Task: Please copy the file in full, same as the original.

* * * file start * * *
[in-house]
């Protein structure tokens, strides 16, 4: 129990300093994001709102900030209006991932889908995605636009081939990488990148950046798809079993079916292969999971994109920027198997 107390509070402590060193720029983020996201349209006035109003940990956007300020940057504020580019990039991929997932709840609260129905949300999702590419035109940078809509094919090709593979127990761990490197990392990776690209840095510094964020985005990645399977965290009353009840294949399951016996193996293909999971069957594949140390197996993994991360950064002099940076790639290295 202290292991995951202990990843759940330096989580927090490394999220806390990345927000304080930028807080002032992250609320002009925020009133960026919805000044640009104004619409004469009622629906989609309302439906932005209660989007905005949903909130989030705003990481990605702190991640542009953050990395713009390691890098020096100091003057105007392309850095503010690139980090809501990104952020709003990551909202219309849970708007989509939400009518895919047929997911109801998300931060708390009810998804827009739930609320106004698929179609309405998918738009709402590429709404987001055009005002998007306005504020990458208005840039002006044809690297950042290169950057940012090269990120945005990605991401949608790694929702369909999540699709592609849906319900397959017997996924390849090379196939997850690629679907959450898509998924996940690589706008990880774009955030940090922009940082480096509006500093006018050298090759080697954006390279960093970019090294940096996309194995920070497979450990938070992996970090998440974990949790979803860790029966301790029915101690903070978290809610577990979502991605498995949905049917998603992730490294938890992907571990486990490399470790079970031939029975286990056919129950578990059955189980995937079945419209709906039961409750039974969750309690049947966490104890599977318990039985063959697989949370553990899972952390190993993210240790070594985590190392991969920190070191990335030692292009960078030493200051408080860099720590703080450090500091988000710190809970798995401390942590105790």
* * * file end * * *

[in-house]
């Protein structure tokens, strides 16, 4: 129990300093994001709102900030209006991932889908995605636009081939990488990148950046798809079993079916292969999971994109920027198997 107390509070402590060193720029983020996201349209006035109003940990956007300020940057504020580019990039991929997932709840609260129905949300999702590419035109940078809509094919090709593979127990761990490197990392990776690209840095510094964020985005990645399977965290009353009840294949399951016996193996293909999971069957594949140390197996993994991360950064002099940076790639290295 202290292991995951202990990843759940330096989580927090490394999220806390990345927000304080930028807080002032992250609320002009925020009133960026919805000044640009104004619409004469009622629906989609309302439906932005209660989007905005949903909130989030705003990481990605702190991640542009953050990395713009390691890098020096100091003057105007392309850095503010690139980090809501990104952020709003990551909202219309849970708007989509939400009518895919047929997911109801998300931060708390009810998804827009739930609320106004698929179609309405998918738009709402590429709404987001055009005002998007306005504020990458208005840039002006044809690297950042290169950057940012090269990120945005990605991401949608790694929702369909999540699709592609849906319900397959017997996924390849090379196939997850690629679907959450898509998924996940690589706008990880774009955030940090922009940082480096509006500093006018050298090759080697954006390279960093970019090294940096996309194995920070497979450990938070992996970090998440974990949790979803860790029966301790029915101690903070978290809610577990979502991605498995949905049917998603992730490294938890992907571990486990490399470790079970031939029975286990056919129950578990059955189980995937079945419209709906039961409750039974969750309690049947966490104890599977318990039985063959697989949370553990899972952390190993993210240790070594985590190392991969920190070191990335030692292009960078030493200051408080860099720590703080450090500091988000710190809970798995401390942590105790």